the Proposed Rule

    Meat, Poultry, and Fish--the proposed rule would require stocking 
at least 7 varieties in this staple food category; below are ten 
examples of what FNS would consider different varieties. This is an 
illustrative list and not an exhaustive list of items that FNS proposes 
to be acceptable varieties in this staple food category.
    Perishable:

1. Sliced turkey breast--6 packages
2. Shrimp--6 packages
3. Sliced ham--6 packages
4. Fresh or frozen ground beef- 6 packages
5. Fresh or frozen catfish--6 packages
6. Eggs--6 cartons (any size)
7. Frozen lamb chops--6 packages
8. Tofu (meat substitute)--6 packages
    Non-perishable:

9. Canned tuna--6 cans
10. Canned chicken--6 cans
    Fruits, Vegetables--the proposed rule would require stocking at 
least 7 varieties in this category; below are ten examples of what FNS 
would consider different varieties. This is not an exhaustive list of 
acceptable varieties in this staple food category. Under the proposed 
rule, the first 7 varieties listed below would be considered perishable 
varieties in this staple food group, provided that they will spoil or 
suffer significant deterioration in quality within 2 to 3 weeks.
    Perishable:

1. Fresh bananas--6 bananas
2. Fresh oranges--6 oranges
3. Fresh pears--6 pears
4. Frozen raspberries--6 packages
5. Frozen spinach--6 packages
6. Fresh baby carrots--6 packages
7. Fresh celery sticks--6 packages
    Non-Perishable:

8. Apple sauce--6 jars
9. Canned corn--6 cans
10. Canned peas--6 cans
    Dairy--the proposed rule would require stocking at least 7 
varieties in this category; below are ten examples of what FNS would 
consider different varieties This is not an exhaustive list of 
acceptable varieties in this staple food category. Under the proposed 
rule, the first 8 varieties listed below would likely be considered 
perishable varieties in this staple food group, provided that they will 
spoil or suffer significant deterioration in quality within 2 to 3 
weeks.
    Perishable:

1. Fresh cow's milk--6 containers
2. Fresh goat's milk--6 containers
3. Fresh yogurt--6 containers
4. Fresh sour cream--6 packages
5. Fresh cheddar cheese (hard)--6 packages
6. Fresh cream cheese (soft)--6 packages
7. Frozen butter--6 packages
8. Margarine--6 containers
    Non-Perishable:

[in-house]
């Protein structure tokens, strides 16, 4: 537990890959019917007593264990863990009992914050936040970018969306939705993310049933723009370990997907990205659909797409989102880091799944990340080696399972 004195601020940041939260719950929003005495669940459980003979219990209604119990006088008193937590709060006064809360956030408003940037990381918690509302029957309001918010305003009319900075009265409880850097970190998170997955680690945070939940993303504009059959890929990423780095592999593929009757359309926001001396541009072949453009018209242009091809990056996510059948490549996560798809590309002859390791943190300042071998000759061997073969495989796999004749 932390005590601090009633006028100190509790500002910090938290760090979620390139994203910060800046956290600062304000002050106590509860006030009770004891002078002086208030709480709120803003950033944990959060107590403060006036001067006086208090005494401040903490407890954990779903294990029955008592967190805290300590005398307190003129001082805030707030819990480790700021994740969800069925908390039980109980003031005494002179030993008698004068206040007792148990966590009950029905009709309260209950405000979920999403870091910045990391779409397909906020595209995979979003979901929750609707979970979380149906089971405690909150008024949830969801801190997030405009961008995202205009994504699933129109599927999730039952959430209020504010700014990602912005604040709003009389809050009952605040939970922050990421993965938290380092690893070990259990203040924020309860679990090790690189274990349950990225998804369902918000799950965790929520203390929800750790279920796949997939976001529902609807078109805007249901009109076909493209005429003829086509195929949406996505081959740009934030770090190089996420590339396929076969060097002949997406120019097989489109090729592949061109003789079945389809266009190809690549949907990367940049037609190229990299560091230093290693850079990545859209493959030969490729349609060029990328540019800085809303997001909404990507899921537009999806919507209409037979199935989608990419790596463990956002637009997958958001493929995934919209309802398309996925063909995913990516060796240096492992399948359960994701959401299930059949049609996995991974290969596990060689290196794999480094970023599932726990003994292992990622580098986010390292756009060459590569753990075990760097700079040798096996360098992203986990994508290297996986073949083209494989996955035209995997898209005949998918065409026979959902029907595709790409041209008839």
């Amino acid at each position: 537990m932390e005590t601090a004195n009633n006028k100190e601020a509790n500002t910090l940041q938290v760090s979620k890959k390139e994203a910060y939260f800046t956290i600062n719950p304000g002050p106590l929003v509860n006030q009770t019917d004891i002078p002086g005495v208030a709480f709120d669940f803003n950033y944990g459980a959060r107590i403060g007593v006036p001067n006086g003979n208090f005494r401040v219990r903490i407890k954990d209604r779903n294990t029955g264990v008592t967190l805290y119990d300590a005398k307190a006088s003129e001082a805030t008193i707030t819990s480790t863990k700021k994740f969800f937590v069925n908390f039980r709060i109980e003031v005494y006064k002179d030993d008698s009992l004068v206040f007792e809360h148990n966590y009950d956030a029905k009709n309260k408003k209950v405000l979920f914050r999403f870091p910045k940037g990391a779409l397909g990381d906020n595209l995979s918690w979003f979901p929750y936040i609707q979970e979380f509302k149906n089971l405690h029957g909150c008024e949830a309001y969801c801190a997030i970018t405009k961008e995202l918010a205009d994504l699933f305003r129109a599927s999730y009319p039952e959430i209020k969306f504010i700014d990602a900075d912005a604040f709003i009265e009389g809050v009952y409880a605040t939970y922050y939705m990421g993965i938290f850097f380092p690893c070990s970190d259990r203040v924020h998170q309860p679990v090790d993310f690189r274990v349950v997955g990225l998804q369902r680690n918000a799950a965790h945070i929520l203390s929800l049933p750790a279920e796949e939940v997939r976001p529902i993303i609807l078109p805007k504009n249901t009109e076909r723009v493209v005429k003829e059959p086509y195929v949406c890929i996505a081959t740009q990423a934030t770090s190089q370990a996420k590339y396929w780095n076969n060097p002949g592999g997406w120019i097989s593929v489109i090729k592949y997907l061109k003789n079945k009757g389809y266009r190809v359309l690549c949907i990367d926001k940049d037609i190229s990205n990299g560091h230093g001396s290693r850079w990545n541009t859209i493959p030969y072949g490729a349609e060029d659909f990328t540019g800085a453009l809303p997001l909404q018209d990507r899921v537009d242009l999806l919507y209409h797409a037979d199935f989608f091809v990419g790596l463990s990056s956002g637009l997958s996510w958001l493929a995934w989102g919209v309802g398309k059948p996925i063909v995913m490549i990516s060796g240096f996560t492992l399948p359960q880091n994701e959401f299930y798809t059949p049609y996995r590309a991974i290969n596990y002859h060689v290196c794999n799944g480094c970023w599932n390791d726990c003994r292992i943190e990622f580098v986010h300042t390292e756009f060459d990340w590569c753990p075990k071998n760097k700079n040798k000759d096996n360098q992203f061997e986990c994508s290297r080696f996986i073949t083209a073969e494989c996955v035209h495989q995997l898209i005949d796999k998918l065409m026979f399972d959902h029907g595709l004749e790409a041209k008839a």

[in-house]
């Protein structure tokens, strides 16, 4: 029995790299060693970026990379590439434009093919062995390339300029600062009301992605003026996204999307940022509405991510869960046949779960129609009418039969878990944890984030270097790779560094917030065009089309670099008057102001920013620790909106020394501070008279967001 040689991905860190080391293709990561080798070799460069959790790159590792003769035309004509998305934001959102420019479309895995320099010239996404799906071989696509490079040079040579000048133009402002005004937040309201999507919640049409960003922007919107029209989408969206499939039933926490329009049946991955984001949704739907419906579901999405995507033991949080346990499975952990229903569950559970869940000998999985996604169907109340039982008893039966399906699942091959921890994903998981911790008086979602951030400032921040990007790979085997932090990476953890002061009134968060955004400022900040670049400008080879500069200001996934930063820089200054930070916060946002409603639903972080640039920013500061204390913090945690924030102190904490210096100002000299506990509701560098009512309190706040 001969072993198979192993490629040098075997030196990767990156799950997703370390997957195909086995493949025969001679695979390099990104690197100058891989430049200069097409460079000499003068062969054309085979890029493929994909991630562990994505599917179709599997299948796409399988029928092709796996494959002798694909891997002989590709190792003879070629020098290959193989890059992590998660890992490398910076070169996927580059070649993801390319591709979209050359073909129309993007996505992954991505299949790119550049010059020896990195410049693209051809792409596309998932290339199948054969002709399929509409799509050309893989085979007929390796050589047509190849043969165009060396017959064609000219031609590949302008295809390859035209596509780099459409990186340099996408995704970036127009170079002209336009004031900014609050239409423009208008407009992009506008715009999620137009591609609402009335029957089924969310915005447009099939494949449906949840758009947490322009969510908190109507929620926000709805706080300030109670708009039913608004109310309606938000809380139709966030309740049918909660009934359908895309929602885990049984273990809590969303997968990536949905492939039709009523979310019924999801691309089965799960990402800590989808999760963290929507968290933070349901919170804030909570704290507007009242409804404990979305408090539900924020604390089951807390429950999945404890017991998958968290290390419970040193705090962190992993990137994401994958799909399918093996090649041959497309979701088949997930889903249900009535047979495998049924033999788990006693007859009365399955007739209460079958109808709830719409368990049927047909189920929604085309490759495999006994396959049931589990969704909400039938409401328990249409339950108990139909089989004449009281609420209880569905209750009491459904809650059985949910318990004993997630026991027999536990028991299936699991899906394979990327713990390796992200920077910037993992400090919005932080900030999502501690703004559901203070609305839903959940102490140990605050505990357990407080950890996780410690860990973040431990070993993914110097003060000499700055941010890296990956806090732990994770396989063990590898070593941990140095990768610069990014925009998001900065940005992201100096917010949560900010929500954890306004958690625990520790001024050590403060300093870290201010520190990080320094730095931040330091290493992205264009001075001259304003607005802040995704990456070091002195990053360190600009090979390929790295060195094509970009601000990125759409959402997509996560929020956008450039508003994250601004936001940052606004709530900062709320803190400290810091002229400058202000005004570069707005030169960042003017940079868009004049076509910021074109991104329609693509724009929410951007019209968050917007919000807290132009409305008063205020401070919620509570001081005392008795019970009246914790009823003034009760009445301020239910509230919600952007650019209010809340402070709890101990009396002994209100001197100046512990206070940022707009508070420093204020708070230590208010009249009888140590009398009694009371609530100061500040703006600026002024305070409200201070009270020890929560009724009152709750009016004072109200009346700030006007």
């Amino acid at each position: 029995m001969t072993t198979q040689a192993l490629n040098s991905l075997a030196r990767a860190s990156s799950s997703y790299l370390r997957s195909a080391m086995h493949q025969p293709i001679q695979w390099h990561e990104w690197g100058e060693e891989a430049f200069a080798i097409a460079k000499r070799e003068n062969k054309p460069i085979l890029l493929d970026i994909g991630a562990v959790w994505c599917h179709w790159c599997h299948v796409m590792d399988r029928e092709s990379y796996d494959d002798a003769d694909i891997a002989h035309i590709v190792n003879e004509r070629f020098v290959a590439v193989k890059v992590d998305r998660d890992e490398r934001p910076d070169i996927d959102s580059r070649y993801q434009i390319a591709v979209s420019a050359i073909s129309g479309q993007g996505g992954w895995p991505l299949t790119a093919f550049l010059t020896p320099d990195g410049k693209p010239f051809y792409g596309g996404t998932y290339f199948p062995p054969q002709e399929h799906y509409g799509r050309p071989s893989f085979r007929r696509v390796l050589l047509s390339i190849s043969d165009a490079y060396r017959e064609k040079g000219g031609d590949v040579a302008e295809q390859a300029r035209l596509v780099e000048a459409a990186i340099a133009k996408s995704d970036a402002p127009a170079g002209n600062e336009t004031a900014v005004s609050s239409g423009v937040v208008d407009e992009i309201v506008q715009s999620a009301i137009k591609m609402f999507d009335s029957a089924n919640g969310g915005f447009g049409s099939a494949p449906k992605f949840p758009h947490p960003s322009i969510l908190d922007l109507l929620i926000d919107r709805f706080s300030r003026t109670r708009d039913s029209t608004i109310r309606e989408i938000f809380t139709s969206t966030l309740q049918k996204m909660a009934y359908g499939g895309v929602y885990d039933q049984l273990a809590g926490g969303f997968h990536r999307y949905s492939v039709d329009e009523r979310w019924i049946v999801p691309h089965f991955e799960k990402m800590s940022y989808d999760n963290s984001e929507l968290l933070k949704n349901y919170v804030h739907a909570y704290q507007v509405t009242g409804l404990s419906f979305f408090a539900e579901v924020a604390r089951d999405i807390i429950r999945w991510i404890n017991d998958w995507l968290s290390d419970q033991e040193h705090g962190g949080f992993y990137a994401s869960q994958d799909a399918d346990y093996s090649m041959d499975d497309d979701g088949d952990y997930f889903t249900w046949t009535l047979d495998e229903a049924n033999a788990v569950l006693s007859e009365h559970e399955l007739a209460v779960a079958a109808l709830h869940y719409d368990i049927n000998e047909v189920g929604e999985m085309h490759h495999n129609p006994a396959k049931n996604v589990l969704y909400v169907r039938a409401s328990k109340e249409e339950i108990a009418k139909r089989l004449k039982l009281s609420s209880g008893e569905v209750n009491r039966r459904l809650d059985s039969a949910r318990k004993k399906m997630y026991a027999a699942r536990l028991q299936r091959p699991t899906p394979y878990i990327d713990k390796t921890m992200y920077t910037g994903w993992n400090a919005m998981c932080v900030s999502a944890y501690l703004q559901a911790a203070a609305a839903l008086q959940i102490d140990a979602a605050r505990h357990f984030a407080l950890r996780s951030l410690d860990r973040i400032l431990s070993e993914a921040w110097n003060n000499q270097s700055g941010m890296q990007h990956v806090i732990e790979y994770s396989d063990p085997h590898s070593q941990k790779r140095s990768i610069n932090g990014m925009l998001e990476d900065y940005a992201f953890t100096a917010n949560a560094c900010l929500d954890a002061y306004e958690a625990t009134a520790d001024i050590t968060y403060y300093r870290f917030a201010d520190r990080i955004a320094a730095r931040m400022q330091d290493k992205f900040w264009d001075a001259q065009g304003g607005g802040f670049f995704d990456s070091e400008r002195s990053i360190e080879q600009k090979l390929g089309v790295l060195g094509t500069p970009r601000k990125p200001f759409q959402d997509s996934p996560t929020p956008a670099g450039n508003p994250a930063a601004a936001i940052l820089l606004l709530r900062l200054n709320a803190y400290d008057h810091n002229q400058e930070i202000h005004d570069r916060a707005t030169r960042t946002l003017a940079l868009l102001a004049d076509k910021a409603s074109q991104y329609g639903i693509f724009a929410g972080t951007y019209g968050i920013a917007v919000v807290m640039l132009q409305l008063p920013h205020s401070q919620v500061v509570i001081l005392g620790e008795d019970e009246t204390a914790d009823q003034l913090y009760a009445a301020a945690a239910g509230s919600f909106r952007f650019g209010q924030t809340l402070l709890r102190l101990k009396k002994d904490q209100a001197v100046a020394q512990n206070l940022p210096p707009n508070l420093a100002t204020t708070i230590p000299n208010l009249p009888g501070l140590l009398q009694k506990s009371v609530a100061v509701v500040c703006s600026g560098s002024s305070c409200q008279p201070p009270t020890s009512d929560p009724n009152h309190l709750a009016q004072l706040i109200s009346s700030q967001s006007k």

9. Infant Formula--6 containers
10. Almond Milk--6 containers
    Breads or Cereals--the proposed rule would require stocking at 
least 7 varieties in this category; below are ten examples of what FNS 
would consider different varieties. This is not an exhaustive list of 
acceptable varieties in this staple food category. Under the proposed 
rule, the first 5 varieties listed below would likely be considered 
perishable varieties in this staple food group, provided that they will 
spoil or suffer significant deterioration in quality within 2 to 3 
weeks.
    Perishable:

1. Bread--any combination (wheat, white, rye)--6 packages
2. Tortillas (flour, corn)--6 packages
3. Bagels (white, wheat, other)--6 items
4. Pitas--6 packages
5. Frozen dinner rolls--6 packages
    Non-Perishable:

6. Rice--any combination (long-grain, brown)--6 packages
7. Pasta--any combination (spaghetti, lasagna noodles, rice noodles)--6 
packages
8. Cereal- any combination (wheat, rice, chex, granola, etc)--6 
packages
9. Flour (white, wholegrain, any combination)--6 packages
10. Infant Cereal--6 packages

EXAMPLES of Multiple Ingredient Foods That Would be Excluded for 
Purposes of Retailer Eligibility Decisions Under the Proposed Rule

[cir] Pizzas (contains dough, cheese, and tomato)
[cir] Multiple ingredient soups, e.g. minestrone (contains vegetables 
and pasta)
[cir] Multiple ingredient canned foods, e.g. ravioli (contains 
vegetables, cheese, and pasta)
[cir] Chicken pot pies (contains dough, vegetables, and chicken)
[cir] Frozen TV dinners, e.g. chicken dinner (contains chicken, 
potatoes, and vegetables)
[cir] Sandwiches (contains meat, cheese, bread, and vegetables)
[cir] Lunch-snack trays (contains meat, cheese, and crackers)

EXAMPLES of Multiple Ingredient Foods That Would Continue to Count as 
Staple Foods (i.e., the Primary Staple Food Category Ingredient is 
Clearly Represented and Easily Recognized)

[cir] Mixed vegetables (frozen or canned; contains a variety of 
vegetables)
[cir] Boxed breakfast cereals (intended to served heated or cold; 
contains a variety of grains)

III. Comment Period Extension

    Since publication of the proposed rule, several entities, including 
SNAP retail trade groups, have requested an extension of the comment 
period in order to allow ample time for all stakeholders to comment on 
the rulemaking process. The comment period, therefore, is being 
extended 30 days in order to provide additional time for interested 
parties to review the proposed rule. To be assured of consideration, 
comments on the proposed rule must be received by FNS on or before May 
18, 2016.

    Dated: March 31, 2016.
Audrey Rowe,
Administrator, Food and Nutrition Service.
[FR Doc. 2016-07793 Filed 4-4-16; 8:45 am]
 BILLING CODE 3410-30-P